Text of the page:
A flicker of movement caught her eye. She scanned the room. Her eyes glanced over the far corner but saw nothing but shadows. A loud bang was heard from one of the back isles, Social Sciences - Economics to be exact. A harried young man looked guiltily in her direction. He bent down to pick up the fallen book while precariously balancing a stack of others under his other hand. He straightened and exited to the adjoining room through an archway on the far wall. In it was the 400’s and 500’s - Language, and Natural Sciences and Mathematics. The rooms that followed held the Technology section, The Arts, various books in the Literature and Rhetoric section that did not really fit in the non-fiction section downstairs, Geography and History, and finally the study hall - undoubtedly where the young man was headed. Audrey smiled, and wondered if the utility of spending so much time in those mostly ill-written Economics books actually outweighed the opportunity costs. She chuckled. After three years of study, she had realised that economics did just boil down to supply and demand and their reactions in the face of scarcity, and that almost everything else could be explained in terms economics.

A loud clickety-clack of high-heel shoes could be heard from one of the stairwells outside. Quickly stuffing the book into a drawer, Audrey swivelled her chair around and started to busy herself organising the stamped library cards. She knew that sound. Nobody else could manage to make the click of heels against wood sound so imposing. Ms. Broussard appeared in the doorway, strong angry steps carrying her to the counter. Audrey was always surprised that such a diminutive form could contain such vehemence. Her black hair was jelled back in a tight bun and she had piercing grey eyes. She always reminded Audrey of a Fiscal Shrike, small, sleek and beautiful, yet vicious and relentless, earning its nickname of ‘The Butcher Bird.’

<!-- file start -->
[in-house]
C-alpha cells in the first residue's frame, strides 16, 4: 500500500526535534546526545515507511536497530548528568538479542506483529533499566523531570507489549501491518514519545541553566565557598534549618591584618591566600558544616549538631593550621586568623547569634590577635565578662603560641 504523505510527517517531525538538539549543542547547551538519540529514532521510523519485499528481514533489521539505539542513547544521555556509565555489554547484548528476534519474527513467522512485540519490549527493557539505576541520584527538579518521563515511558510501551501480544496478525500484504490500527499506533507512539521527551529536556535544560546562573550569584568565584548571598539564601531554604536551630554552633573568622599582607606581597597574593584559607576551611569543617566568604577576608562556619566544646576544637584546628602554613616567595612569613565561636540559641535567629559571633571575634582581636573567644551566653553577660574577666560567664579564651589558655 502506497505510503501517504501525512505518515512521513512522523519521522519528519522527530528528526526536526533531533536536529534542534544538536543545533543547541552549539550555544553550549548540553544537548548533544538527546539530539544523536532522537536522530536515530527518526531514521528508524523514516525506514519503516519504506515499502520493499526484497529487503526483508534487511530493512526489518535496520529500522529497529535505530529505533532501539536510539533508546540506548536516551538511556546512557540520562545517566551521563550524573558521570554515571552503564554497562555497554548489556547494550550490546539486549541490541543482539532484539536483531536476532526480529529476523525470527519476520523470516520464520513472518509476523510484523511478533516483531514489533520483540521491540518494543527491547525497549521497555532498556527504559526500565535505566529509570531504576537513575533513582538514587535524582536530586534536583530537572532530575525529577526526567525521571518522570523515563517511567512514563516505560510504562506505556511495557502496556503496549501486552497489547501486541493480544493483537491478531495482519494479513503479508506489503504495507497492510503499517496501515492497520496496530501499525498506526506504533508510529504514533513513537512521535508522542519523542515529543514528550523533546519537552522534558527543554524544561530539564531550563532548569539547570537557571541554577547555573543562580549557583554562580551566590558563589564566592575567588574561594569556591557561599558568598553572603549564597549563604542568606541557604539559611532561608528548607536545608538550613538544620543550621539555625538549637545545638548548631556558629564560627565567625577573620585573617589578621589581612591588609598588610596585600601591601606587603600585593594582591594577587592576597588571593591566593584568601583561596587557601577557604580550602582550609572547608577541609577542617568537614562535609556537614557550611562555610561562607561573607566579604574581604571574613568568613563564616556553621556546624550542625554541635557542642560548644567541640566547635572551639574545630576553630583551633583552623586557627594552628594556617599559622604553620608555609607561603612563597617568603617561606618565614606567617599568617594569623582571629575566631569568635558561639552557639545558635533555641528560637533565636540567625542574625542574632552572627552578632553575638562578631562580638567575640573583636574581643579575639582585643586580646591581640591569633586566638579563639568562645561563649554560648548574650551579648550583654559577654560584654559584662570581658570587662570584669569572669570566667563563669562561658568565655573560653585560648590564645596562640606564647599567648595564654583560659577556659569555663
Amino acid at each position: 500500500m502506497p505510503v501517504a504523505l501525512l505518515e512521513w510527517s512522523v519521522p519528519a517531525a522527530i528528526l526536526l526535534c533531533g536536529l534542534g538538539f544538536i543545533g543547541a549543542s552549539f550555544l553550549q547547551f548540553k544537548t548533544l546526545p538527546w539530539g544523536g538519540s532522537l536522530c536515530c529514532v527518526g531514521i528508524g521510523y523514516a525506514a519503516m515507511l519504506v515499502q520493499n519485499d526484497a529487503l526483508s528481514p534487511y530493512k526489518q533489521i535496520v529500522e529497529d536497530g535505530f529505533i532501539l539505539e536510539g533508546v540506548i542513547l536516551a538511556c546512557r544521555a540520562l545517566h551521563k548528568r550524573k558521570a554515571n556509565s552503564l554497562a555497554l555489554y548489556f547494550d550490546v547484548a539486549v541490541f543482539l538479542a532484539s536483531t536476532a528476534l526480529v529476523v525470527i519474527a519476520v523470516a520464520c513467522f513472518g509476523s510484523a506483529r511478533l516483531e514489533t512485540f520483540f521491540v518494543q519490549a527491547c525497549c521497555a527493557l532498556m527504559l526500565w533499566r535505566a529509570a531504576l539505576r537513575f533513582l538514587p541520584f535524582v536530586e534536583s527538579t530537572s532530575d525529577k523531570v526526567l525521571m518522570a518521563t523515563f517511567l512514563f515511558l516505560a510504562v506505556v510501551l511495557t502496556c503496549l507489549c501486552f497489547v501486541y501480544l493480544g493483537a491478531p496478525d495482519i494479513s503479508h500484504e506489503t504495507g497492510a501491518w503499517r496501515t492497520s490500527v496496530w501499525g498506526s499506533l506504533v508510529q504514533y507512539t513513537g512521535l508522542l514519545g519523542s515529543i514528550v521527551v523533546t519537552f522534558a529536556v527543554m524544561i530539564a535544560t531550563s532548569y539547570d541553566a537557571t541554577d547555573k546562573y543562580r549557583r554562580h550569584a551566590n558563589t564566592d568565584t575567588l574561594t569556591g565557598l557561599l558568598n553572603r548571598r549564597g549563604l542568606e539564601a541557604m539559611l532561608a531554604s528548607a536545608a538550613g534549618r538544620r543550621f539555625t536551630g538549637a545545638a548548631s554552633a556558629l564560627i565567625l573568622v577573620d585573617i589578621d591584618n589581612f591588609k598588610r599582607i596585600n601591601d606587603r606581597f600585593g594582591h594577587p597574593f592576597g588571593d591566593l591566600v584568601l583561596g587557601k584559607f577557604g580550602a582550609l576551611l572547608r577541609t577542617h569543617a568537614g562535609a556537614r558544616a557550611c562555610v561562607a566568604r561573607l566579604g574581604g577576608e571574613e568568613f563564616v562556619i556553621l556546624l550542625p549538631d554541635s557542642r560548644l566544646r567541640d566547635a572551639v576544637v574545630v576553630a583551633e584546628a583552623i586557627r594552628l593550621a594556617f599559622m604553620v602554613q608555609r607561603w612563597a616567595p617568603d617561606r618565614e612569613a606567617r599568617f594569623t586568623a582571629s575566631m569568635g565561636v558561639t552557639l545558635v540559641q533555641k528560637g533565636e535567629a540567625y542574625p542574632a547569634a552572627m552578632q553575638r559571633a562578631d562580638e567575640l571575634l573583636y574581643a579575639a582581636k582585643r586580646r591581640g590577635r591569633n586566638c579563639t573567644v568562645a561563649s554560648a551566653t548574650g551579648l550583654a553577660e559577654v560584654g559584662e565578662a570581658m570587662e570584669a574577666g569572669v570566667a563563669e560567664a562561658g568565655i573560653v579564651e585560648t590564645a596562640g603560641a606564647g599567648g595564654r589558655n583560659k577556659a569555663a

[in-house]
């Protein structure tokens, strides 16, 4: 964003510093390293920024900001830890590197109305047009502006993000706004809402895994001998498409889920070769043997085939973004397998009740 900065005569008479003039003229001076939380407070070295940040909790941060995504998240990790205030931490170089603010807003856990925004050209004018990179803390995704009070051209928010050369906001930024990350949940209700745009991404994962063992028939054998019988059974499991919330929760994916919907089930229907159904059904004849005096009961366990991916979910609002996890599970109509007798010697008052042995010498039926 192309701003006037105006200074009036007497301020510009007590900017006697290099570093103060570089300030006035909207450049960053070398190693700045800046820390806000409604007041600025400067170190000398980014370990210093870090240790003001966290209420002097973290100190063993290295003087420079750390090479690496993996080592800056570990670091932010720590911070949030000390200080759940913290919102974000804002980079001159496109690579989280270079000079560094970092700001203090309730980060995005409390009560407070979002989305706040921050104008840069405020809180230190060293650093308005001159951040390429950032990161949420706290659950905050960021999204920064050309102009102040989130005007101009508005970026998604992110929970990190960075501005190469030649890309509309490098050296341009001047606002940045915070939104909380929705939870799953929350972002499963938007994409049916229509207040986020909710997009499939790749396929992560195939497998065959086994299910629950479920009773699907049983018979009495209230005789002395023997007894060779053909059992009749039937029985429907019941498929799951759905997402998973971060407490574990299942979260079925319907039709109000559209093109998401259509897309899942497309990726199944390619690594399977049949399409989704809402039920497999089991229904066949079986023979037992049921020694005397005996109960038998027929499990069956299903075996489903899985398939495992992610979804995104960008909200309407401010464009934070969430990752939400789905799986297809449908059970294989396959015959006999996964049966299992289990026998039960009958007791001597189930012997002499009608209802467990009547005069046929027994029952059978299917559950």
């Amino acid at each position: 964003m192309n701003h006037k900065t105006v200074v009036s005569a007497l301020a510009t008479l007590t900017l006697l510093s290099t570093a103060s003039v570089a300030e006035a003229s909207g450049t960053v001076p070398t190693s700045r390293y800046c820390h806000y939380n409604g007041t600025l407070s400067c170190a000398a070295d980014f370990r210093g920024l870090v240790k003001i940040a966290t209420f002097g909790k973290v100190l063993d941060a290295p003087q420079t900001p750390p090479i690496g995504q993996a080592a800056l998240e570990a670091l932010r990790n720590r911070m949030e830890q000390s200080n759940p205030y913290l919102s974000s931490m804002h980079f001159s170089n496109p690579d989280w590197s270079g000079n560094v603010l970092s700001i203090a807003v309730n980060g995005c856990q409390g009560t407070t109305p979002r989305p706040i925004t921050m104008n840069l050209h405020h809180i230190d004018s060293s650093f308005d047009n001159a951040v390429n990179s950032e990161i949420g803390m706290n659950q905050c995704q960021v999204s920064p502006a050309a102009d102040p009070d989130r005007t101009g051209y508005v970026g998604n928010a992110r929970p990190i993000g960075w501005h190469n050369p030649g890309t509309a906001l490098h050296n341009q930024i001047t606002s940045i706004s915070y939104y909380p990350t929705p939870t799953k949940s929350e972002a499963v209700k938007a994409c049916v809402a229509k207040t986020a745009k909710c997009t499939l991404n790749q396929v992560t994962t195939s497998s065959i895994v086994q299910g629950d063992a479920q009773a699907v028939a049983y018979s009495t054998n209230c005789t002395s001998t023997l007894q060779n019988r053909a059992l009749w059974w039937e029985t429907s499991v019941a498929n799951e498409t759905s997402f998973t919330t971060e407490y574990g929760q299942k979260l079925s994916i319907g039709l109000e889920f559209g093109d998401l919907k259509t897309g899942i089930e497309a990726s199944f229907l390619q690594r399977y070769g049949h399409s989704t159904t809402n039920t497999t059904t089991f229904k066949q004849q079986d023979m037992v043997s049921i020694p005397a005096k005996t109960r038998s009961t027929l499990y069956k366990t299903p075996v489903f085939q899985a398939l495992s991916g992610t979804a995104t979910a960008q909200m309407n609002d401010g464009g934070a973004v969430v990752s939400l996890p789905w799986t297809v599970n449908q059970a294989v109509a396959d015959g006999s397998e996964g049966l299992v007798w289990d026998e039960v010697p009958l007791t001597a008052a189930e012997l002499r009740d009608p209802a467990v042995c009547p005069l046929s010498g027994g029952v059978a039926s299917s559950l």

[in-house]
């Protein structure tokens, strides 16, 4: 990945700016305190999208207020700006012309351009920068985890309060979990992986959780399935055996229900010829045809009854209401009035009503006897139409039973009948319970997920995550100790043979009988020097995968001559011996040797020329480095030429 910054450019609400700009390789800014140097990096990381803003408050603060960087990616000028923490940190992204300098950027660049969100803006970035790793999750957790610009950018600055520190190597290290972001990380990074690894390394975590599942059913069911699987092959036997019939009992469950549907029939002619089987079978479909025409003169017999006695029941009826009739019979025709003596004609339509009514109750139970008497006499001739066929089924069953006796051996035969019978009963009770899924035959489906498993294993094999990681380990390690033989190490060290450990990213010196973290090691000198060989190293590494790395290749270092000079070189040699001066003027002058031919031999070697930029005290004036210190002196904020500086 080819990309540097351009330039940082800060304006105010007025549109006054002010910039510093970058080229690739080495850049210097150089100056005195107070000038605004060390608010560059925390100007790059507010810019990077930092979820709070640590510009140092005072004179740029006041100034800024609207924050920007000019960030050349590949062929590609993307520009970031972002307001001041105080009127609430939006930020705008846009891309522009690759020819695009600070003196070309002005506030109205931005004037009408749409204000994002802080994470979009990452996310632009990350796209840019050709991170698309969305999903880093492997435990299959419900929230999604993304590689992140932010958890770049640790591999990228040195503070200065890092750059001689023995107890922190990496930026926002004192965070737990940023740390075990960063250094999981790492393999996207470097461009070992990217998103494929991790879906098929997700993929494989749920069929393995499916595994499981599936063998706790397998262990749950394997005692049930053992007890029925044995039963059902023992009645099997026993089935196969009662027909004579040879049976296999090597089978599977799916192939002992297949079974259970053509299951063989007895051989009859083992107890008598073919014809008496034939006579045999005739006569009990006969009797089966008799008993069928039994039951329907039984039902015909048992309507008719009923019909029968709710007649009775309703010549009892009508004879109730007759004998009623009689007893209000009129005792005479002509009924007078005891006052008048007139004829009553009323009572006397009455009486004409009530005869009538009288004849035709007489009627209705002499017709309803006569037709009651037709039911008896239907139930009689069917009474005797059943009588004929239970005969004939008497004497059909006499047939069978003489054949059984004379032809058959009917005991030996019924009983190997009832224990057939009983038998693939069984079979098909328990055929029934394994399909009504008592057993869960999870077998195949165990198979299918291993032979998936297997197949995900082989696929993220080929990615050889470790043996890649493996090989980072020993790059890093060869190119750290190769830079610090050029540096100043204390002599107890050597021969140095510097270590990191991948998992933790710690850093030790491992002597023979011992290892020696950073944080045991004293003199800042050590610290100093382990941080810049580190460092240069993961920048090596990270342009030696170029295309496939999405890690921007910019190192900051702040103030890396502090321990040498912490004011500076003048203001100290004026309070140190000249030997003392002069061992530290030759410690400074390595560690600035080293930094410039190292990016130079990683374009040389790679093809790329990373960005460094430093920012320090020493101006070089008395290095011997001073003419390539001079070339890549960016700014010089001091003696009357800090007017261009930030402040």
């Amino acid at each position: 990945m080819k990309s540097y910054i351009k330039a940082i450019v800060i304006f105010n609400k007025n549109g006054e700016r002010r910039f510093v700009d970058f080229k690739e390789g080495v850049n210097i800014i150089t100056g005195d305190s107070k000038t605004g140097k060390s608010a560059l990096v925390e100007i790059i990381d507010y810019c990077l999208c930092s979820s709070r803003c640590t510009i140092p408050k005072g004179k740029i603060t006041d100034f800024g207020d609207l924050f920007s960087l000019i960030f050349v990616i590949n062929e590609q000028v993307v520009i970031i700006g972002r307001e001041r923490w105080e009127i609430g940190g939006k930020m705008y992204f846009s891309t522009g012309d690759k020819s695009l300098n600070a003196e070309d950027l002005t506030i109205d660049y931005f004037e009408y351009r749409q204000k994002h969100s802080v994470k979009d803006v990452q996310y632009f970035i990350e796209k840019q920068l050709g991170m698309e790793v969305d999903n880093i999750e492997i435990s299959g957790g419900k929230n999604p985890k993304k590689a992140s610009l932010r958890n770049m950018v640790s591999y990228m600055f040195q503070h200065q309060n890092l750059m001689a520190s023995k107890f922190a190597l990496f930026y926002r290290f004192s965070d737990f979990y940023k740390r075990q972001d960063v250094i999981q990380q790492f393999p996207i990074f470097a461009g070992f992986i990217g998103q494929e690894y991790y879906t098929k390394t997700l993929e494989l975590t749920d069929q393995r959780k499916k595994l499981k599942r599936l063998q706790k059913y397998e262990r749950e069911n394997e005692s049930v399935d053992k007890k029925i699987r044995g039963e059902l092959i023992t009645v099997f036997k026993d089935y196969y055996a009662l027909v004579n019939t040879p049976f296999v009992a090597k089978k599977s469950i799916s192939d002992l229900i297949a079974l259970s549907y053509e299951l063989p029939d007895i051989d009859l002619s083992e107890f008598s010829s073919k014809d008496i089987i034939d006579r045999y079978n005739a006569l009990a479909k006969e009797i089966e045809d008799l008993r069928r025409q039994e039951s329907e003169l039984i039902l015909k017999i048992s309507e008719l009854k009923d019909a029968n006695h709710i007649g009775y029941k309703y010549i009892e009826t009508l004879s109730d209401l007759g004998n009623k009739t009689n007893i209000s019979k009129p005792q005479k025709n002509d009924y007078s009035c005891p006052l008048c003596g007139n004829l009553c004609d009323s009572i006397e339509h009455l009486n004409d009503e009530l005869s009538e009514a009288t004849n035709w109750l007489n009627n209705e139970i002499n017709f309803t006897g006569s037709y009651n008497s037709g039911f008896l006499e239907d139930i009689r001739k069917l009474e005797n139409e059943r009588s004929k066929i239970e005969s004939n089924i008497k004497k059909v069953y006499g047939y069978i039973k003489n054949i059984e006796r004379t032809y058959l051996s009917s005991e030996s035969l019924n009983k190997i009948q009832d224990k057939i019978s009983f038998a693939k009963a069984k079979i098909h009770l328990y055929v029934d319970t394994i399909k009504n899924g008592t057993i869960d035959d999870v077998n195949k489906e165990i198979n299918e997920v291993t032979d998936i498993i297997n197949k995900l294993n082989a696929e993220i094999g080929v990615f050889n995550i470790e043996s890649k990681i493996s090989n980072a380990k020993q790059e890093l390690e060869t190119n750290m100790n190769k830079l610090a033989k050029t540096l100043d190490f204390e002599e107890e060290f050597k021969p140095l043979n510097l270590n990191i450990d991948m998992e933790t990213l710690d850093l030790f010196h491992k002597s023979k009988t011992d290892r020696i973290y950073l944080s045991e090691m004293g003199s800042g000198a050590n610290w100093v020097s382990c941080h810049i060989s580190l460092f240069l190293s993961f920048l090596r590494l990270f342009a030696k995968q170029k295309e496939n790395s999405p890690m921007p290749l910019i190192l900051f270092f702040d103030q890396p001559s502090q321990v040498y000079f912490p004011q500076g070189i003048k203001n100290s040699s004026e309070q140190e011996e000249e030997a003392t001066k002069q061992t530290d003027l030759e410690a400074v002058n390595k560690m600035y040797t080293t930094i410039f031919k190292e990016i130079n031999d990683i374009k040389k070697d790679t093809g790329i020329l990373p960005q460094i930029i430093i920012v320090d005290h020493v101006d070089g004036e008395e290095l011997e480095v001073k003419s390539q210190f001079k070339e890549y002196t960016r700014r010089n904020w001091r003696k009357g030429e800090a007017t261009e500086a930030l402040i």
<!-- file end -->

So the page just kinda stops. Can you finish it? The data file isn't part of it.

“Mademoiselle Bransby,” she announced, her voice prim and proper with barely a hint of her true accent showing through. It was as sharp and as cold as the North wind. “I trust you have finished your work.” Without waiting for a reply, she snatched the cards and began examining them. “Impossible. I shall have to do it myself. I suppose I shall have to examine the other rooms as well. And Mademoiselle, please do read that trash on your own time. This is a respectable library.” With that she stormed towards the archway. Halfway there she paused mid-stride, and changed direction towards the far corner. Puzzled Audrey came round the corner to catch a look at Ms. Broussard’s newly acquired target. There was nothing there but ill-shapen shadows.